Yo Ho, Yo Ho, a zombie pirate’s life for me!
Even the most casual reader of Game Revolution has observed our obsession with
zombies, pirates, monkeys and beer. Where did it come from? Why are we so enamored
with the undead? Is it the brains? Why is “Arrrr” our favorite word? Do we wear
eyepatches? Why do we hire monkeys as slave labor instead of, say, children? And
why beer instead of wine?
If you don’t know the answers to these questions, you should go up to that
little URL line in your browser and type in “disney.com” or something, because
you’re in the wrong place. If, however, you’re a believer, if you relish the
power of a zombie horde attacking a city, if you envy the drunken swagger of
a pirate captain, if you think monkeys are just hysterical, and – most importantly
– if you share our love of suds, then continue.
LucasArts’ seminal Monkey Island series is perhaps the only in existence
to consistently make references to zombies, pirates, monkeys AND beer without
sounding like the plot of some twisted B-horror movie. So when Escape From
Monkey Island for the PS2 made its way into the office, we were pretty excited.
For the most part, this is a really solid port of a
really solid PC game and should hopefully breathe new life into a genre
rarely seen on a console system.
Some gamers will recognize Guybrush Threepwood as he stars in his fourth Monkey
Island adventure. After finally burying arch-nemesis Pirate LeChuck underneath
a mountain of ice in the Curse of Monkey Island, Guybrush and his new
bride Elaine roam about on their honeymoon. But when they return to their hometown
of Melee Island, they discover that Elaine is dead, pirates are nowhere to be
found, and an odd Australian is buying land like it’s going out of style. From
these auspicious beginnings emerges a grand adventure involving plenty of monkeys,
lots of insults, kegs of grog and – if you’re lucky – a former zombie or two.
A quick word about continuity. Seeing as how there have been three Monkey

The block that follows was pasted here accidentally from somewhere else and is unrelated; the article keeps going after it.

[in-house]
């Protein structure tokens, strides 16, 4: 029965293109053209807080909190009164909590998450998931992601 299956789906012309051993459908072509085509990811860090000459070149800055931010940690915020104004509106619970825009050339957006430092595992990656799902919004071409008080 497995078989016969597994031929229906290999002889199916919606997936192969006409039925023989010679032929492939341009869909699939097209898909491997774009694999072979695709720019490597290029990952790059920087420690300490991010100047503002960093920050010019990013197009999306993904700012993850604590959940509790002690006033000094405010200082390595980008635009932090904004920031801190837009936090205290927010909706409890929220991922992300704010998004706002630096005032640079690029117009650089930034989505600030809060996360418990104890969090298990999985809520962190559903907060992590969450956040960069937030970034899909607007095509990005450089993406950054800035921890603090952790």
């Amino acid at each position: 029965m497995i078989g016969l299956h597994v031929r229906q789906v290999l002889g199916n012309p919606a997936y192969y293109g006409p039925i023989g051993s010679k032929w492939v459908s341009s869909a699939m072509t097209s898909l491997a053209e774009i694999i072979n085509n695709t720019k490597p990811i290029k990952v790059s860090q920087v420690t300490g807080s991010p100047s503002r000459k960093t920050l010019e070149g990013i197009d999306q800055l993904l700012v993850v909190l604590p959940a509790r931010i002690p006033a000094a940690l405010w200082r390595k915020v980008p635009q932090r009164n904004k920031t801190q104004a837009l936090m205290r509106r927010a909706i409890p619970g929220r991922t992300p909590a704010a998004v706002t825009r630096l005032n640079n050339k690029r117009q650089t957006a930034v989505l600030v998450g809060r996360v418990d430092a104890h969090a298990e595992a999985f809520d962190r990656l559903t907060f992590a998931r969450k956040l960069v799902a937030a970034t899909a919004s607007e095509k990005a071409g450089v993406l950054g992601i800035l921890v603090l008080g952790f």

Island games before this one, and since this is a straight up port, those
of you unfamiliar with the Monkey Island mythos might not get every nuance
of a few jokes in the game. Still, LucasArts did a good job trying to keep the
‘insider’ bits funny to those unaware of the history.
Escape is a traditional adventure game. You roam about collecting items
and talking to the bizarre inhabitants, all while solving puzzles and uncovering
more of the story. It doesn’t add much new to the adventure genre landscape.
Instead, it serves as a reminder that genres are only dead when they’re not
fun anymore. If Escape is any indication, the adventure genre will be
around for a long time.
The first impression you’ll get is from the graphics, which are top-notch.
The characters are 3D and fully polygonal, set against gorgeous cartoony backdrops.
The style is really well developed and is consistent throughout the whole game.
the control actually takes a leap forward via the Dual Shock. Movement is handled
nicely with the analog stick, leaving the other buttons for action and inventory
Monkey Island is known for its humor, and Escape doesn’t let
down. The voice acting is superb and the dialogue is witty. Couple that with
a ridiculous story and you’re guaranteed to at one point or another actually
laugh out loud. Like the time when…. er…guess I’ll be giving stuff away….crap.
Stupid adventure game reviews!
The game is chock full of puzzles, which range from incredibly clever and fun
to incredibly obtuse and frustrating. This is hardly a surprise, but casual
fans might go crazy when having to resort to a walkthrough only to find that
the answer was absolutely impossible for all but the most demented mind. These
moments of frustration, however, are balanced by some of the best puzzles in
town. One incorporates a twist on time travel that might be the coolest puzzle
in the entire Monkey Island series.
A few problems mar the experience a bit. Sound localizing didn’t go very smoothly, and occasionally a line of two comes out sounding tinny rather than robust. It almost sounds like it suddenly switches from stereo to mono for a line, then works fine again. Very weird.
The loading times are also a bit excessive, particularly when trying to bring up the inventory screen. Nothing heinous, but certainly worth mentioning.
The game froze up on me once, which can spell disaster for an adventure gamer.
Luckily it was in an unimportant location and chances are most gamers won’t
come across it, but if you intend on playing, remember the adventurer’s credo
of “save early, save often.” And if it gets stuck, DO NOT save! Still,
someone should punch the testers…
But for the most part, this is a very smooth translation of an excellent adventure
game and should definitely be checked out by fans of the genre or even the curious.
Plus it’s got zombies, pirates, monkeys and beer. What’s not to like? In a world
where good old storytelling too often takes a backseat to flashy new technology,
this is a great escape.